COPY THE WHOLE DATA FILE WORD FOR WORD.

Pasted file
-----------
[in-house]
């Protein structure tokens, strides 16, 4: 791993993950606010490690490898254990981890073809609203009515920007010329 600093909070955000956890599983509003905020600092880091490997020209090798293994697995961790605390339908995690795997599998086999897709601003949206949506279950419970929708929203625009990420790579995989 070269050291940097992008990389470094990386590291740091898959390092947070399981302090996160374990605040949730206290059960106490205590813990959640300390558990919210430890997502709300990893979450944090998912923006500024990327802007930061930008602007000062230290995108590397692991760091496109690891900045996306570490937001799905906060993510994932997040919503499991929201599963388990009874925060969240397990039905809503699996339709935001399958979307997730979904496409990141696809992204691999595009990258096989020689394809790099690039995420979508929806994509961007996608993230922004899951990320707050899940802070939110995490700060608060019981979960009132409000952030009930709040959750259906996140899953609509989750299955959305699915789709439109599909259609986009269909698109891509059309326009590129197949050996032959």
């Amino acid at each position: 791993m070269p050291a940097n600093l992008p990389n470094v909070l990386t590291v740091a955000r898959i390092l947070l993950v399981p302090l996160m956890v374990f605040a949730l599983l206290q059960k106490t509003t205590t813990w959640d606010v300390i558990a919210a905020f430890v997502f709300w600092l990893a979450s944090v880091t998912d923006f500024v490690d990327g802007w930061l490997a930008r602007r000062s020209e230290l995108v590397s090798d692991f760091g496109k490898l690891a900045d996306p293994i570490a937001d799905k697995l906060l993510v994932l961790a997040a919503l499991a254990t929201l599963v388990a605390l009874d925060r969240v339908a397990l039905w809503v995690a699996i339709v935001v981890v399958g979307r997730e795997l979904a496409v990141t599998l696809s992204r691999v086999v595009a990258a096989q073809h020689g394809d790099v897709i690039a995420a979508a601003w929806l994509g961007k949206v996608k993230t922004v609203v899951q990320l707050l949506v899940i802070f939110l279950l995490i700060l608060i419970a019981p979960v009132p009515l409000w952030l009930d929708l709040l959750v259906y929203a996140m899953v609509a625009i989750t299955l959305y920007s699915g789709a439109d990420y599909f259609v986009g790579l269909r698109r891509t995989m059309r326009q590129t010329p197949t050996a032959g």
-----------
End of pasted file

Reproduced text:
[in-house]
């Protein structure tokens, strides 16, 4: 791993993950606010490690490898254990981890073809609203009515920007010329 600093909070955000956890599983509003905020600092880091490997020209090798293994697995961790605390339908995690795997599998086999897709601003949206949506279950419970929708929203625009990420790579995989 070269050291940097992008990389470094990386590291740091898959390092947070399981302090996160374990605040949730206290059960106490205590813990959640300390558990919210430890997502709300990893979450944090998912923006500024990327802007930061930008602007000062230290995108590397692991760091496109690891900045996306570490937001799905906060993510994932997040919503499991929201599963388990009874925060969240397990039905809503699996339709935001399958979307997730979904496409990141696809992204691999595009990258096989020689394809790099690039995420979508929806994509961007996608993230922004899951990320707050899940802070939110995490700060608060019981979960009132409000952030009930709040959750259906996140899953609509989750299955959305699915789709439109599909259609986009269909698109891509059309326009590129197949050996032959």
């Amino acid at each position: 791993m070269p050291a940097n600093l992008p990389n470094v909070l990386t590291v740091a955000r898959i390092l947070l993950v399981p302090l996160m956890v374990f605040a949730l599983l206290q059960k106490t509003t205590t813990w959640d606010v300390i558990a919210a905020f430890v997502f709300w600092l990893a979450s944090v880091t998912d923006f500024v490690d990327g802007w930061l490997a930008r602007r000062s020209e230290l995108v590397s090798d692991f760091g496109k490898l690891a900045d996306p293994i570490a937001d799905k697995l906060l993510v994932l961790a997040a919503l499991a254990t929201l599963v388990a605390l009874d925060r969240v339908a397990l039905w809503v995690a699996i339709v935001v981890v399958g979307r997730e795997l979904a496409v990141t599998l696809s992204r691999v086999v595009a990258a096989q073809h020689g394809d790099v897709i690039a995420a979508a601003w929806l994509g961007k949206v996608k993230t922004v609203v899951q990320l707050l949506v899940i802070f939110l279950l995490i700060l608060i419970a019981p979960v009132p009515l409000w952030l009930d929708l709040l959750v259906y929203a996140m899953v609509a625009i989750t299955l959305y920007s699915g789709a439109d990420y599909f259609v986009g790579l269909r698109r891509t995989m059309r326009q590129t010329p197949t050996a032959g």